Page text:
We have more than a few ppl charging at work, where it comes to about $.23/Kwh, but I don't know if it's their only source of charging. Some just need it to make it back home in their BEVs with smaller batteries.

    Good luck!
     
  6. skip8jj

    skip8jj Member

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    @Gopal, Contact Oregon Electrical Group, 503-535-2660. West Side Elect is another to consider if you have not already. Is your building very old? How much distance from your meter base/ unit disconnect to your parking spot assuming you have a dedicated parking spot?

    OEG was competitive for our bid and worked well with the City when it came to getting inspection approval.
     
    • Like x 1
  7. Gopal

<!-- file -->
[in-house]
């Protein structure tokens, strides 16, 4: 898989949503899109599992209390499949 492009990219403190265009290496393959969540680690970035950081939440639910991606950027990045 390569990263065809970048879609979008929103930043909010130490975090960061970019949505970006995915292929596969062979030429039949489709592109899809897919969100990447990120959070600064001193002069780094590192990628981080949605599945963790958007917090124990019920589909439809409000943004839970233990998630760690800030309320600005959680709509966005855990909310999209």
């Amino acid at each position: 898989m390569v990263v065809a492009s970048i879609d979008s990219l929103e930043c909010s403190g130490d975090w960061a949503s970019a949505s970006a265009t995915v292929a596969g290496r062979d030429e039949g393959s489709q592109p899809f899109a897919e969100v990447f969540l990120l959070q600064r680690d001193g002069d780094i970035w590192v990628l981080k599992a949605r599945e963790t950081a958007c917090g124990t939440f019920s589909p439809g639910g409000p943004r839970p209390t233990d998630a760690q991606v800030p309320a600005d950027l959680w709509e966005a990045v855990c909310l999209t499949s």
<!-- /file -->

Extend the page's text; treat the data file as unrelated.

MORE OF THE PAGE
Gopal Member

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    We got that estimate from Young Electric.

    I would not have to go out to Woodburn to charge, as there are options in town, but they become as costly as gas (not that it's all about cost, but if you have an electric car, hopefully there is some downstream fuel savings).

    Where do you charge up locally?
    Have you used the "Electric Avenue"?

    Do you have the CHAdeMO adapter? If so, where do you go?

    Would love any other charging advise you have. Thanks!
     
  8. Gopal

    Gopal Member

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    I've contact West Side and will have a site visit in 2 weeks (took them a while to respond!).

    Thanks for the tip for OEG. Will f/u on that.
     
  9. Gopal

    Gopal Member

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    I see the adapter is priced $450 on the Tesla website. Where do you see $19.95 for 30 days of unlimited charging (is that 30 consecutive days or 30 individual days over any time period)
    The AeroVironment network did not have any stations in Portland, or maybe I am missing something. They look like they are spaced out like Superchargers. EV Solutions | Subscribe To The West Coast Electric Highway